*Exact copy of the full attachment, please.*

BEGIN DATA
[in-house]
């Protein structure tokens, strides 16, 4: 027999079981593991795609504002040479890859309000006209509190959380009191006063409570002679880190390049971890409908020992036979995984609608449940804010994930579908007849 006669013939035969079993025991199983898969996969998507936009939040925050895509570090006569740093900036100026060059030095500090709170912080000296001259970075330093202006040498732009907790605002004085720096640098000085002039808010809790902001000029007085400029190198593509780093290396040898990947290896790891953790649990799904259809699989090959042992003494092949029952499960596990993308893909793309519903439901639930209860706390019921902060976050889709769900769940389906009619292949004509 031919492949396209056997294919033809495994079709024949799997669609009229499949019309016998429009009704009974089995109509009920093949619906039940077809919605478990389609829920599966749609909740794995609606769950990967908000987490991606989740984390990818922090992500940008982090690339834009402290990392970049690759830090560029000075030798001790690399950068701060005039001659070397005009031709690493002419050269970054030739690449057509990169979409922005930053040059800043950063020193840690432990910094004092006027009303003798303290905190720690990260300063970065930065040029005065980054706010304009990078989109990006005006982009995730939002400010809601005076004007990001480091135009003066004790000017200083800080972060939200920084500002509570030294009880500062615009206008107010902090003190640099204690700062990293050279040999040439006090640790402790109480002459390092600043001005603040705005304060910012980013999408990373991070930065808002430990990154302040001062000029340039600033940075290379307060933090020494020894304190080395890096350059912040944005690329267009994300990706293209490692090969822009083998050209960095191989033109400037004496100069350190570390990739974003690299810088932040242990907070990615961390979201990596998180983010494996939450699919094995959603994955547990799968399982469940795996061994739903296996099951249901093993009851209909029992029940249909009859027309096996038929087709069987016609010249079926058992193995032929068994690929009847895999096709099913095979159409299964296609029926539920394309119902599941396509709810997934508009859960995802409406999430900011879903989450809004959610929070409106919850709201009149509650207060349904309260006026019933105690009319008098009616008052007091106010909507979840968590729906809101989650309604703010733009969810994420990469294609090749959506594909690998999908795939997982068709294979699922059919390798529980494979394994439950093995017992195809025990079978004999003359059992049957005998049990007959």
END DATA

[in-house]
């Protein structure tokens, strides 16, 4: 027999079981593991795609504002040479890859309000006209509190959380009191006063409570002679880190390049971890409908020992036979995984609608449940804010994930579908007849 006669013939035969079993025991199983898969996969998507936009939040925050895509570090006569740093900036100026060059030095500090709170912080000296001259970075330093202006040498732009907790605002004085720096640098000085002039808010809790902001000029007085400029190198593509780093290396040898990947290896790891953790649990799904259809699989090959042992003494092949029952499960596990993308893909793309519903439901639930209860706390019921902060976050889709769900769940389906009619292949004509 031919492949396209056997294919033809495994079709024949799997669609009229499949019309016998429009009704009974089995109509009920093949619906039940077809919605478990389609829920599966749609909740794995609606769950990967908000987490991606989740984390990818922090992500940008982090690339834009402290990392970049690759830090560029000075030798001790690399950068701060005039001659070397005009031709690493002419050269970054030739690449057509990169979409922005930053040059800043950063020193840690432990910094004092006027009303003798303290905190720690990260300063970065930065040029005065980054706010304009990078989109990006005006982009995730939002400010809601005076004007990001480091135009003066004790000017200083800080972060939200920084500002509570030294009880500062615009206008107010902090003190640099204690700062990293050279040999040439006090640790402790109480002459390092600043001005603040705005304060910012980013999408990373991070930065808002430990990154302040001062000029340039600033940075290379307060933090020494020894304190080395890096350059912040944005690329267009994300990706293209490692090969822009083998050209960095191989033109400037004496100069350190570390990739974003690299810088932040242990907070990615961390979201990596998180983010494996939450699919094995959603994955547990799968399982469940795996061994739903296996099951249901093993009851209909029992029940249909009859027309096996038929087709069987016609010249079926058992193995032929068994690929009847895999096709099913095979159409299964296609029926539920394309119902599941396509709810997934508009859960995802409406999430900011879903989450809004959610929070409106919850709201009149509650207060349904309260006026019933105690009319008098009616008052007091106010909507979840968590729906809101989650309604703010733009969810994420990469294609090749959506594909690998999908795939997982068709294979699922059919390798529980494979394994439950093995017992195809025990079978004999003359059992049957005998049990007959």